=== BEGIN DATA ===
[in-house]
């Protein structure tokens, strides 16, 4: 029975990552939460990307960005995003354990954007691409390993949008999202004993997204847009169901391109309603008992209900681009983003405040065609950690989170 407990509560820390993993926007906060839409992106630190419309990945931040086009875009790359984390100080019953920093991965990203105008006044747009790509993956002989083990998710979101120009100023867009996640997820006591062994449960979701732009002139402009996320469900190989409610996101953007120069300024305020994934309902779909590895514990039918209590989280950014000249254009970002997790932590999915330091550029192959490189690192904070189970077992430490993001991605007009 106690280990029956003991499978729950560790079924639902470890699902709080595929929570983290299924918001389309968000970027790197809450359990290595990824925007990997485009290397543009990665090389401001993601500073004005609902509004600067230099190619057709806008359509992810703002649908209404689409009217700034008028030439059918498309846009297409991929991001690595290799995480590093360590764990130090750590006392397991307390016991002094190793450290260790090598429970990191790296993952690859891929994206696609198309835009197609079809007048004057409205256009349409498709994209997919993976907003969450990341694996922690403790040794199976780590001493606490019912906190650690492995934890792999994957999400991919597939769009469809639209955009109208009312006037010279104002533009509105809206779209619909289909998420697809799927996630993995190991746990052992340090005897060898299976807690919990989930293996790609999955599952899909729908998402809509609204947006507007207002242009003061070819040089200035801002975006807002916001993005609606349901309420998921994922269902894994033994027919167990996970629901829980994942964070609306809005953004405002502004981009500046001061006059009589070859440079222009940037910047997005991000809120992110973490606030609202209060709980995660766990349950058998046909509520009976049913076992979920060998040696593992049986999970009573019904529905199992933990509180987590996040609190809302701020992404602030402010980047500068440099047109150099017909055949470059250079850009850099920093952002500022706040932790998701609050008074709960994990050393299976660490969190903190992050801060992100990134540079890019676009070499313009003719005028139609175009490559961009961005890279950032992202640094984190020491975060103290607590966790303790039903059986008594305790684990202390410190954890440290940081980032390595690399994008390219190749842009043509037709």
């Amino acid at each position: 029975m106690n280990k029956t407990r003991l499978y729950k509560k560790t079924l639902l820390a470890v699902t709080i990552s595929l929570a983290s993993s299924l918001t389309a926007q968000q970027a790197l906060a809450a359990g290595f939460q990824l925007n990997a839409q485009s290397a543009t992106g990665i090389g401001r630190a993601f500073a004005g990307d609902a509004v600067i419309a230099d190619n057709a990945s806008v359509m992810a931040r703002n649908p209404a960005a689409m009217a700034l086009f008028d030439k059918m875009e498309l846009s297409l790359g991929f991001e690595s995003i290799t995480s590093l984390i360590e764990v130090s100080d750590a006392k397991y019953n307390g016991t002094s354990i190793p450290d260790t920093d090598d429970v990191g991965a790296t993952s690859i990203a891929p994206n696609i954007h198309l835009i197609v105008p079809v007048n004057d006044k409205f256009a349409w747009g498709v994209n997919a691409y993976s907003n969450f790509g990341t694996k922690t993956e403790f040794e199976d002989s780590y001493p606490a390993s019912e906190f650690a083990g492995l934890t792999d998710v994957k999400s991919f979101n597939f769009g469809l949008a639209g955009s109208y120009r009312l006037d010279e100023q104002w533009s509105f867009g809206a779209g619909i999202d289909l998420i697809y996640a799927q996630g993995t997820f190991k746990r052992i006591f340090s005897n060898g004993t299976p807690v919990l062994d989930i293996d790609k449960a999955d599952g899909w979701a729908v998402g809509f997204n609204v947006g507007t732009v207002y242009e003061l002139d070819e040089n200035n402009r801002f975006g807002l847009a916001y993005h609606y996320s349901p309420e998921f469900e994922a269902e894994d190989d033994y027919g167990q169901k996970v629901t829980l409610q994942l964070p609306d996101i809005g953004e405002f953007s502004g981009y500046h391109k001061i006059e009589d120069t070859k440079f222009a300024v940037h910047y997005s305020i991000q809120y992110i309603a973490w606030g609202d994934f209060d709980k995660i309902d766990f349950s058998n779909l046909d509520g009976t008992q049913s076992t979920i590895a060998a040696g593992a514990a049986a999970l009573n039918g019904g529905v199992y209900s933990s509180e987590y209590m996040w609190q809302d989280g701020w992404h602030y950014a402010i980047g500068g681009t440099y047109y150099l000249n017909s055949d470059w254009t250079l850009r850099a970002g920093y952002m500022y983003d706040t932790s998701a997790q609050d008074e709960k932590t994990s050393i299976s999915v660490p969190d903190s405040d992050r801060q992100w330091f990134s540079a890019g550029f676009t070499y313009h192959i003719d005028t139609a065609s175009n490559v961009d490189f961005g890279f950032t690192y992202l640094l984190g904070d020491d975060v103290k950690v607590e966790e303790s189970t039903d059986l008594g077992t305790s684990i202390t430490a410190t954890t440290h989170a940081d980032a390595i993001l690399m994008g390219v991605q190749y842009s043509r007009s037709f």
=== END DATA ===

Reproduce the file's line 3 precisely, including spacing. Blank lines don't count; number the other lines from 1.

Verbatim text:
């Amino acid at each position: 029975m106690n280990k029956t407990r003991l499978y729950k509560k560790t079924l639902l820390a470890v699902t709080i990552s595929l929570a983290s993993s299924l918001t389309a926007q968000q970027a790197l906060a809450a359990g290595f939460q990824l925007n990997a839409q485009s290397a543009t992106g990665i090389g401001r630190a993601f500073a004005g990307d609902a509004v600067i419309a230099d190619n057709a990945s806008v359509m992810a931040r703002n649908p209404a960005a689409m009217a700034l086009f008028d030439k059918m875009e498309l846009s297409l790359g991929f991001e690595s995003i290799t995480s590093l984390i360590e764990v130090s100080d750590a006392k397991y019953n307390g016991t002094s354990i190793p450290d260790t920093d090598d429970v990191g991965a790296t993952s690859i990203a891929p994206n696609i954007h198309l835009i197609v105008p079809v007048n004057d006044k409205f256009a349409w747009g498709v994209n997919a691409y993976s907003n969450f790509g990341t694996k922690t993956e403790f040794e199976d002989s780590y001493p606490a390993s019912e906190f650690a083990g492995l934890t792999d998710v994957k999400s991919f979101n597939f769009g469809l949008a639209g955009s109208y120009r009312l006037d010279e100023q104002w533009s509105f867009g809206a779209g619909i999202d289909l998420i697809y996640a799927q996630g993995t997820f190991k746990r052992i006591f340090s005897n060898g004993t299976p807690v919990l062994d989930i293996d790609k449960a999955d599952g899909w979701a729908v998402g809509f997204n609204v947006g507007t732009v207002y242009e003061l002139d070819e040089n200035n402009r801002f975006g807002l847009a916001y993005h609606y996320s349901p309420e998921f469900e994922a269902e894994d190989d033994y027919g167990q169901k996970v629901t829980l409610q994942l964070p609306d996101i809005g953004e405002f953007s502004g981009y500046h391109k001061i006059e009589d120069t070859k440079f222009a300024v940037h910047y997005s305020i991000q809120y992110i309603a973490w606030g609202d994934f209060d709980k995660i309902d766990f349950s058998n779909l046909d509520g009976t008992q049913s076992t979920i590895a060998a040696g593992a514990a049986a999970l009573n039918g019904g529905v199992y209900s933990s509180e987590y209590m996040w609190q809302d989280g701020w992404h602030y950014a402010i980047g500068g681009t440099y047109y150099l000249n017909s055949d470059w254009t250079l850009r850099a970002g920093y952002m500022y983003d706040t932790s998701a997790q609050d008074e709960k932590t994990s050393i299976s999915v660490p969190d903190s405040d992050r801060q992100w330091f990134s540079a890019g550029f676009t070499y313009h192959i003719d005028t139609a065609s175009n490559v961009d490189f961005g890279f950032t690192y992202l640094l984190g904070d020491d975060v103290k950690v607590e966790e303790s189970t039903d059986l008594g077992t305790s684990i202390t430490a410190t954890t440290h989170a940081d980032a390595i993001l690399m994008g390219v991605q190749y842009s043509r007009s037709f």